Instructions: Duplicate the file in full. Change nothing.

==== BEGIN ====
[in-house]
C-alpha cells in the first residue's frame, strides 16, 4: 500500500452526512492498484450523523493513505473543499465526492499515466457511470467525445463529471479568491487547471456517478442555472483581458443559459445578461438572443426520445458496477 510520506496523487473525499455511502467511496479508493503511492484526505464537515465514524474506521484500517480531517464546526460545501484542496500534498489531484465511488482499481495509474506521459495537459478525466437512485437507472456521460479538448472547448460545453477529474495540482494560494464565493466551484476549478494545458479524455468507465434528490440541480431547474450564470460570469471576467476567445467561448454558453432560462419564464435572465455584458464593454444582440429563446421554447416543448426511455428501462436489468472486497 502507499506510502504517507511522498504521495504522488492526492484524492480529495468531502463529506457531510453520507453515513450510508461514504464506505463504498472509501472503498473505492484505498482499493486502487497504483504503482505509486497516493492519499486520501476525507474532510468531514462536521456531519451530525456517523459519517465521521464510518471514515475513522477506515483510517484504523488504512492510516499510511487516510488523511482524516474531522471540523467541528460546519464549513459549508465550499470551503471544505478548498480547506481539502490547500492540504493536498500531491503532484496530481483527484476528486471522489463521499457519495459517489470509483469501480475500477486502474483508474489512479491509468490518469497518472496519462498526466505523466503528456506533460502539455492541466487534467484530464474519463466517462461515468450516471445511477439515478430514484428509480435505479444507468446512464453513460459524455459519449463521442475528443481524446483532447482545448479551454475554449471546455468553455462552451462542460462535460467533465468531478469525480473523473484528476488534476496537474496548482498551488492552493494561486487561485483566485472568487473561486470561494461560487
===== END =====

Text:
[in-house]
C-alpha cells in the first residue's frame, strides 16, 4: 500500500452526512492498484450523523493513505473543499465526492499515466457511470467525445463529471479568491487547471456517478442555472483581458443559459445578461438572443426520445458496477 510520506496523487473525499455511502467511496479508493503511492484526505464537515465514524474506521484500517480531517464546526460545501484542496500534498489531484465511488482499481495509474506521459495537459478525466437512485437507472456521460479538448472547448460545453477529474495540482494560494464565493466551484476549478494545458479524455468507465434528490440541480431547474450564470460570469471576467476567445467561448454558453432560462419564464435572465455584458464593454444582440429563446421554447416543448426511455428501462436489468472486497 502507499506510502504517507511522498504521495504522488492526492484524492480529495468531502463529506457531510453520507453515513450510508461514504464506505463504498472509501472503498473505492484505498482499493486502487497504483504503482505509486497516493492519499486520501476525507474532510468531514462536521456531519451530525456517523459519517465521521464510518471514515475513522477506515483510517484504523488504512492510516499510511487516510488523511482524516474531522471540523467541528460546519464549513459549508465550499470551503471544505478548498480547506481539502490547500492540504493536498500531491503532484496530481483527484476528486471522489463521499457519495459517489470509483469501480475500477486502474483508474489512479491509468490518469497518472496519462498526466505523466503528456506533460502539455492541466487534467484530464474519463466517462461515468450516471445511477439515478430514484428509480435505479444507468446512464453513460459524455459519449463521442475528443481524446483532447482545448479551454475554449471546455468553455462552451462542460462535460467533465468531478469525480473523473484528476488534476496537474496548482498551488492552493494561486487561485483566485472568487473561486470561494461560487